For the Love of Goats

Working in the presence of goats is infuriating.

– Todd Clark

So back in June we did a thing. We packed up two goats into the back of Christine’s SUV and brought them to the homestead. It wasn’t a spur of the moment decision. We tossed the idea of goats around for a while and had actually committed to taking these two kids at the end of May. But after a weekend of inspiration at the first annual Homestead Festival in Columbia, Tennessee, we were excited to grow our little farm.

John and Lenny’s first day on the farm. June 14, 2022.

Goats weren’t the first livestock we added here at the homestead. We were wooed by chickens and had started our first flock earlier in the year. In doing so we quickly learned that chicken math actually is a thing. A couple of hens seemed like a good idea, but you cannot purchase just a couple of hens. The minimum in Ohio is six. So we ended up with 17. Three of which are not hens, but that’s all for another post.

Goats seemed like the next right thing for us to do. So into the back of the SUV they went to their perfect little forever paddock.

Goat pasture at Headwaters Homestead.

From early on when we first acquired our land we had visualized where different operations would go. That planning came in handy as I scrambled to get a proper paddock in place once we committed to the goats. Fortunately it only required us to close off a section of pasture I had fenced in the year before and install a simple gate. A hundred feet of fencing, some post installations, and a calf hutch took less than a week to pull together. But in that week our first pasture was born.

John and Lenny, our Alpine/Boer kids, took some time to warm up to their new surroundings. But it wasn’t long before they won all of our hearts. We picked goats because they are both loving and intelligent animals, suitable as livestock or as pets. While they live the life of pets now, these wethers will live in with a larger herd of dairy goats when we’re ready to branch out into that endeavor. Goats are herd animals by nature, and these two will be the shepherds of our larger flock.

While loving and gentle, goats are also very curious creatures. They’ll explore everything that comes into their world. Whether you want them to or not!

I experienced this first hand recently as I began work on their overwintering shelter. I’m using a simple design, largely inspired from barracks designs I encountered while in Colombia. The finished structure should keep them warm in the winter months, but also be suitable for shaded relief in the summer months. A raised platform, with plenty of bedding material, will keep them off of the cold ground throughout the winter. Ventilation will allow for the exchange of warm and cold air without drafts.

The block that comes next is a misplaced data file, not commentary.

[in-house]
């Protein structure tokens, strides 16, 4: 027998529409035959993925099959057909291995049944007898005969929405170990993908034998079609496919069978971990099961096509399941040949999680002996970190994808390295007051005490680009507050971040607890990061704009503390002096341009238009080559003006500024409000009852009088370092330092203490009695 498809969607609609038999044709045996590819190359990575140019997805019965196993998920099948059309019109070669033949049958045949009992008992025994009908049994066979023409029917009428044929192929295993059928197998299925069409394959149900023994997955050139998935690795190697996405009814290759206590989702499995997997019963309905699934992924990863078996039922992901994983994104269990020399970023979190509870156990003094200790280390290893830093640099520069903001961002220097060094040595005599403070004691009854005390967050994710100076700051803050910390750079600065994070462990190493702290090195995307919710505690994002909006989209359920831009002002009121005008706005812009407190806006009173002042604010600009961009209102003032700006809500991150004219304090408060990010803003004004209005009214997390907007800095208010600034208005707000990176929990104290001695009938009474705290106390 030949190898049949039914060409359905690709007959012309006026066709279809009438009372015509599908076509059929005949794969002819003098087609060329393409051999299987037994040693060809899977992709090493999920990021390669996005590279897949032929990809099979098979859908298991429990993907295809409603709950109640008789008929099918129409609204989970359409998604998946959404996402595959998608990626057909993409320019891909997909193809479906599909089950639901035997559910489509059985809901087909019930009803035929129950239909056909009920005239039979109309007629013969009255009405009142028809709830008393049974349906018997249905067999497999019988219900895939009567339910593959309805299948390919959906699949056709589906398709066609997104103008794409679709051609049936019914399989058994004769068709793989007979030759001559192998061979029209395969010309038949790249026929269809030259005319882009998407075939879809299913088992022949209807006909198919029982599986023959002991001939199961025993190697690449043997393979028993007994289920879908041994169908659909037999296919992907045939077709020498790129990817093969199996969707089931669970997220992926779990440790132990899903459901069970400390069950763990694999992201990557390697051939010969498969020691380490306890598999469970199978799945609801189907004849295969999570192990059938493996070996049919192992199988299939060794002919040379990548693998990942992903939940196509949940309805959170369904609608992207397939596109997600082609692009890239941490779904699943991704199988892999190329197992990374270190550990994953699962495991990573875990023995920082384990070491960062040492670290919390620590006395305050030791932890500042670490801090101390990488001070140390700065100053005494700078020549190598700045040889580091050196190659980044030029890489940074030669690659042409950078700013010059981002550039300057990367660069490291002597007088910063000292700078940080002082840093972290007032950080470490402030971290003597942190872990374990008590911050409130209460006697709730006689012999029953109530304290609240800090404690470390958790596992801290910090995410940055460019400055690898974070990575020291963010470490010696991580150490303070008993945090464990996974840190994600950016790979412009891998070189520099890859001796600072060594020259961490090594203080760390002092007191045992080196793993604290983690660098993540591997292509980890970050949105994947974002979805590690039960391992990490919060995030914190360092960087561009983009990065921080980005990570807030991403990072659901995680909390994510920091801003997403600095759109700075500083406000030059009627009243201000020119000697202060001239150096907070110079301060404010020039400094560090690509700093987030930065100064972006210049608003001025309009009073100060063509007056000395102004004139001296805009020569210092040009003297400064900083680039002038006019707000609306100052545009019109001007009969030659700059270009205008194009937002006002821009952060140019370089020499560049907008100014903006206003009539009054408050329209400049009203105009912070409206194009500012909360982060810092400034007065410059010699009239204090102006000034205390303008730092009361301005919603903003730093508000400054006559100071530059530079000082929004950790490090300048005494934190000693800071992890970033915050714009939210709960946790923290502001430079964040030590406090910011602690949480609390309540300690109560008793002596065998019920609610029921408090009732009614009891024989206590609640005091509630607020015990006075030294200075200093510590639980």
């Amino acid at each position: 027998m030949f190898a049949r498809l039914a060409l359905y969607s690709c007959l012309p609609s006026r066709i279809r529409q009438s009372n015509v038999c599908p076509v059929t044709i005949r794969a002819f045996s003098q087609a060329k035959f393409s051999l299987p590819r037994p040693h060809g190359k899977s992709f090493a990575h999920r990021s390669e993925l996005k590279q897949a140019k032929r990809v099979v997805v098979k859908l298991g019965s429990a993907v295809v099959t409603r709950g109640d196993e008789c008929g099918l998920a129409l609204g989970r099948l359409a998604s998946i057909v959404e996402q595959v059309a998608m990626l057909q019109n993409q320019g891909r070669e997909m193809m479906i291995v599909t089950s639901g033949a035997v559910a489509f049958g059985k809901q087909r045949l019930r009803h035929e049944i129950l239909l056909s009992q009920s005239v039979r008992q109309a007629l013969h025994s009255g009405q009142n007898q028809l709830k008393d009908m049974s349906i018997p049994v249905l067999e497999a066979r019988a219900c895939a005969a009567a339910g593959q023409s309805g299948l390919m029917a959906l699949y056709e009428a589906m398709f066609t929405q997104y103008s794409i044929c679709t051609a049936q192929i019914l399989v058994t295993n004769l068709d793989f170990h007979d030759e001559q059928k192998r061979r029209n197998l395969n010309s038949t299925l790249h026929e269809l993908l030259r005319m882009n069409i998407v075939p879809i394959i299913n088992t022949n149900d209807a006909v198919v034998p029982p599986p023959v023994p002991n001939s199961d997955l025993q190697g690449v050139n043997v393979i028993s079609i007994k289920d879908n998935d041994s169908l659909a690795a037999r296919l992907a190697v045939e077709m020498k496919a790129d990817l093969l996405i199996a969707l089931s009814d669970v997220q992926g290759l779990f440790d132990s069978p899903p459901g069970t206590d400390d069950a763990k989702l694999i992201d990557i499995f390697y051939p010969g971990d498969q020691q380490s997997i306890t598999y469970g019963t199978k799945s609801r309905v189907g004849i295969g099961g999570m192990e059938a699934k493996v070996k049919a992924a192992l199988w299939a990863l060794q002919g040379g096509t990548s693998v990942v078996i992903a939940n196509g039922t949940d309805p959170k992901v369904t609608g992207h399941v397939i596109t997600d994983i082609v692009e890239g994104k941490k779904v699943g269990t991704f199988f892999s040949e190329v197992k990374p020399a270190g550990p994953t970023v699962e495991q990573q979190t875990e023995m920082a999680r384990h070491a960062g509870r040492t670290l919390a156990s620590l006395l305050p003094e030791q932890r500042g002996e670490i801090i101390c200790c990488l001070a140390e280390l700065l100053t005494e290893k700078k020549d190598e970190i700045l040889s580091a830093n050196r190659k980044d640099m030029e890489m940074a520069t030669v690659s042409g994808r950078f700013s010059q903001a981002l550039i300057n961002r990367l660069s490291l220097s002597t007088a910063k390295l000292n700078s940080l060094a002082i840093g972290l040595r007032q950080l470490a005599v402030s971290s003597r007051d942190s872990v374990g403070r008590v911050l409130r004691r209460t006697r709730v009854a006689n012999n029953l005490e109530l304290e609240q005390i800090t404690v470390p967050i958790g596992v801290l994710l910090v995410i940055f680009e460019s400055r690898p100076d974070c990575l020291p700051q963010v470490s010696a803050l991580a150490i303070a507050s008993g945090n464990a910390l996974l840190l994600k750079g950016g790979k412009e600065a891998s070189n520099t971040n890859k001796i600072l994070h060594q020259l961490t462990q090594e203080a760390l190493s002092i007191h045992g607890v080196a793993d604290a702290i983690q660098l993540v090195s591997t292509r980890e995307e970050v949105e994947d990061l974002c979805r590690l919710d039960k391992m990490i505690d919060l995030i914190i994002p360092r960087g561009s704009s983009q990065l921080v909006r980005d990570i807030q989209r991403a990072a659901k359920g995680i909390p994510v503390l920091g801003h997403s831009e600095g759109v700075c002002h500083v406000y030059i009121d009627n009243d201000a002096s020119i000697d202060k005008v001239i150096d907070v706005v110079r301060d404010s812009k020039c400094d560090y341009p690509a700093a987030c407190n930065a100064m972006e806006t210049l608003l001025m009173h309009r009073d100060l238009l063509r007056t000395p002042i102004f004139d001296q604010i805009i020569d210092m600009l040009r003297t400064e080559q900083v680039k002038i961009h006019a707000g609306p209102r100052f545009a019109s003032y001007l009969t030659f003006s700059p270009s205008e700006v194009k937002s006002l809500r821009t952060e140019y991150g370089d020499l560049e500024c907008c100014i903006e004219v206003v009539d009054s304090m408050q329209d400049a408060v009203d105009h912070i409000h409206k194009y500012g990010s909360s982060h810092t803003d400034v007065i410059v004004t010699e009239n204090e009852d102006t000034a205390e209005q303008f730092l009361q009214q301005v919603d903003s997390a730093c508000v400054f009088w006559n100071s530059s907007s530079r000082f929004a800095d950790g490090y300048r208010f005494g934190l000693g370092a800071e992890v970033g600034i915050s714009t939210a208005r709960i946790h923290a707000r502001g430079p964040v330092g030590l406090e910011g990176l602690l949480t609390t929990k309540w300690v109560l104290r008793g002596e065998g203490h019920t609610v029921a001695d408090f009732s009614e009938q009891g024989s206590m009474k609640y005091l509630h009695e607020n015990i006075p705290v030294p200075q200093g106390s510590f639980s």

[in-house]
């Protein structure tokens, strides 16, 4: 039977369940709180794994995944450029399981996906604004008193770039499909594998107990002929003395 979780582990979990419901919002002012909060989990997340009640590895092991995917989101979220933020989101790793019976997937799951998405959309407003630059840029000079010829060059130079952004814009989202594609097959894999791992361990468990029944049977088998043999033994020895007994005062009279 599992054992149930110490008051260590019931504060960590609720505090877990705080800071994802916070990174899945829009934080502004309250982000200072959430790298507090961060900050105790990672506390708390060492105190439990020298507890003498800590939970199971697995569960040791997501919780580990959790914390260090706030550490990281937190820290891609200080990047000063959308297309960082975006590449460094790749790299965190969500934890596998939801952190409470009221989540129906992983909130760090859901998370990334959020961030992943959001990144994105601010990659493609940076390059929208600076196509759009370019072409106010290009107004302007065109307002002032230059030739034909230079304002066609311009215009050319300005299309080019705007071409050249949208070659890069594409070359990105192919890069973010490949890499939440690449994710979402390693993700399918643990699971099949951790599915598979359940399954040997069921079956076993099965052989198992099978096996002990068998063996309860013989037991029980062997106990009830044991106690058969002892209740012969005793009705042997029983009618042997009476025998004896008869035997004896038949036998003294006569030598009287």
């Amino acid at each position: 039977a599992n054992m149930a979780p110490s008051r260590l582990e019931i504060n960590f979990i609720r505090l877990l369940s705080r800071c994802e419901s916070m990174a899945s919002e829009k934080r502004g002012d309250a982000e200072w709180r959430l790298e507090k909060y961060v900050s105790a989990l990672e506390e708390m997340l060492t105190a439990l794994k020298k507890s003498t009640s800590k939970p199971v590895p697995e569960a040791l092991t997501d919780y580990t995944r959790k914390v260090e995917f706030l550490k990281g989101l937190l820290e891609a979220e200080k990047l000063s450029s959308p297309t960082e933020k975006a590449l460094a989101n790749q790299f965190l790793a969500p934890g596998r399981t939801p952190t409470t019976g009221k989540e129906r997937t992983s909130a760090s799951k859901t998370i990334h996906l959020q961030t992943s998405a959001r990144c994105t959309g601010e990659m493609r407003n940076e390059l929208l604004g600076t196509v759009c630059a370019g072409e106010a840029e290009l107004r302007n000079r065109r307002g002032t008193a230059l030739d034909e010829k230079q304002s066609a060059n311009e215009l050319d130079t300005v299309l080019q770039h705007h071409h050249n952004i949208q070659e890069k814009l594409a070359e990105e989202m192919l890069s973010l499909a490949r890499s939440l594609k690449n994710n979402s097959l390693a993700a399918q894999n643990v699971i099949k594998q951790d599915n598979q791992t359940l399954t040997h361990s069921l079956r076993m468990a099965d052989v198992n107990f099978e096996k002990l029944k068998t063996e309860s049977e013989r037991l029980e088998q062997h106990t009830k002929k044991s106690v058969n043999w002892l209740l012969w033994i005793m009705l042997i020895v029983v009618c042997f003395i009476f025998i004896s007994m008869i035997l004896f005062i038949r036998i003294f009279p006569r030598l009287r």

Through all of this construction though, the goats want to help. There’s not a board or tool I can bring in that doesn’t eventually get scrutinized by the goats. Approval seems to be relayed by them either standing on or knocking over everything I bring into their pasture. I find myself constantly stopping to address their insatiable curiosity.

“Get off of that John!”

“Lenny, you cannot eat the screws!”

“John! Don’t headbutt that post!”

“Guys! Really?! Can you please get off the decking long enough for me to tack it down?”

The neighbors must think I’m somewhat insane to hear me carry on at the goats so. I love them dearly, but they can make almost any project take ten times as long to complete. I’m sure without their help I’d have had the shelter up in a weekend, much like their pasture fence and gate.

Working in the presence of goats is infuriating.

But to have them run up to greet you in the morning for breakfast, to hear them bleet joyfully when they see you in the adjoining field, and to watch them run about at play in the pasture is sheer magic.

We’re new to goats, but we’re smitten. They’re a part of the family now. A growing family, here on the homestead.

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